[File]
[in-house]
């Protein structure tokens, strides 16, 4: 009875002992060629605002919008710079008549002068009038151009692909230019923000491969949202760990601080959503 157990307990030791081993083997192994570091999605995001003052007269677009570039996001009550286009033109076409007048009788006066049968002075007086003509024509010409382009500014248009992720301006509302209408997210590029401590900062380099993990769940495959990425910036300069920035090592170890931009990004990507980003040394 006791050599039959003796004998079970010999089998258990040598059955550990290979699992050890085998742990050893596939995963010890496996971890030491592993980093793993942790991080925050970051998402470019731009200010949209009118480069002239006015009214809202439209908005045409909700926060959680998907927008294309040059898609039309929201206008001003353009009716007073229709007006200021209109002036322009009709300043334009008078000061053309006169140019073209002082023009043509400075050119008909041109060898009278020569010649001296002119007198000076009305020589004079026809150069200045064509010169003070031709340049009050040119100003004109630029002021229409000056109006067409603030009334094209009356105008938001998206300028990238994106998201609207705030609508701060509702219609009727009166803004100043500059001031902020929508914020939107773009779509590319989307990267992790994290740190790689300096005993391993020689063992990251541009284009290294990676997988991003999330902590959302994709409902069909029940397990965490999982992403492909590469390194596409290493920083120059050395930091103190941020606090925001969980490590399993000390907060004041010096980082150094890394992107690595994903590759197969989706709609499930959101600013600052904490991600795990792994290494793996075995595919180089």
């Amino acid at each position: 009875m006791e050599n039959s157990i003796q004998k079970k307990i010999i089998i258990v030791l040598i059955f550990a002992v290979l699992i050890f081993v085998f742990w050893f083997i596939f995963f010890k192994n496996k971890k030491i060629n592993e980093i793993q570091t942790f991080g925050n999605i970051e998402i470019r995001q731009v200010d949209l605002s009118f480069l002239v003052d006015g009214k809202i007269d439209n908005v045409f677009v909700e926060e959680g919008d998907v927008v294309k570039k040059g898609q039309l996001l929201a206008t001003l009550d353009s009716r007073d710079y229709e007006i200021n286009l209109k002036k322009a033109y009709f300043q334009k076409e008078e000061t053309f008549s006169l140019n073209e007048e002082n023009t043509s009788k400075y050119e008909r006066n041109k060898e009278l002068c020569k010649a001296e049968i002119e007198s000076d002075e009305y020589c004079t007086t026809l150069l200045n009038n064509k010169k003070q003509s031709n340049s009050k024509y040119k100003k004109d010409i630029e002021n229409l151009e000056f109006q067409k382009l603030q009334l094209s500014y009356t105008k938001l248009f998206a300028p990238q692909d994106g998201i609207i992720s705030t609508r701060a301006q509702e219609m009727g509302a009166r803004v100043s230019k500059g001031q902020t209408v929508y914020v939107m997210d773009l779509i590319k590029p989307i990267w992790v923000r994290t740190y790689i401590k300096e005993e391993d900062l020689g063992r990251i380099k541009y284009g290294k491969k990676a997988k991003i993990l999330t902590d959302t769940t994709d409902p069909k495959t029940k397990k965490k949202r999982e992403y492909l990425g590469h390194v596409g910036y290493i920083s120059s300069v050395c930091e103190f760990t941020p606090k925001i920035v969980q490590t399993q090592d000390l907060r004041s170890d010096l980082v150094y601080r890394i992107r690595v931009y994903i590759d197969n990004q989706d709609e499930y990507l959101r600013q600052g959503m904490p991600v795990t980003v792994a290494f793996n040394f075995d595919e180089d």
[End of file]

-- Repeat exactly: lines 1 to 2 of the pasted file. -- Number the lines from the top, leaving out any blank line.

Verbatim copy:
[in-house]
């Protein structure tokens, strides 16, 4: 009875002992060629605002919008710079008549002068009038151009692909230019923000491969949202760990601080959503 157990307990030791081993083997192994570091999605995001003052007269677009570039996001009550286009033109076409007048009788006066049968002075007086003509024509010409382009500014248009992720301006509302209408997210590029401590900062380099993990769940495959990425910036300069920035090592170890931009990004990507980003040394 006791050599039959003796004998079970010999089998258990040598059955550990290979699992050890085998742990050893596939995963010890496996971890030491592993980093793993942790991080925050970051998402470019731009200010949209009118480069002239006015009214809202439209908005045409909700926060959680998907927008294309040059898609039309929201206008001003353009009716007073229709007006200021209109002036322009009709300043334009008078000061053309006169140019073209002082023009043509400075050119008909041109060898009278020569010649001296002119007198000076009305020589004079026809150069200045064509010169003070031709340049009050040119100003004109630029002021229409000056109006067409603030009334094209009356105008938001998206300028990238994106998201609207705030609508701060509702219609009727009166803004100043500059001031902020929508914020939107773009779509590319989307990267992790994290740190790689300096005993391993020689063992990251541009284009290294990676997988991003999330902590959302994709409902069909029940397990965490999982992403492909590469390194596409290493920083120059050395930091103190941020606090925001969980490590399993000390907060004041010096980082150094890394992107690595994903590759197969989706709609499930959101600013600052904490991600795990792994290494793996075995595919180089």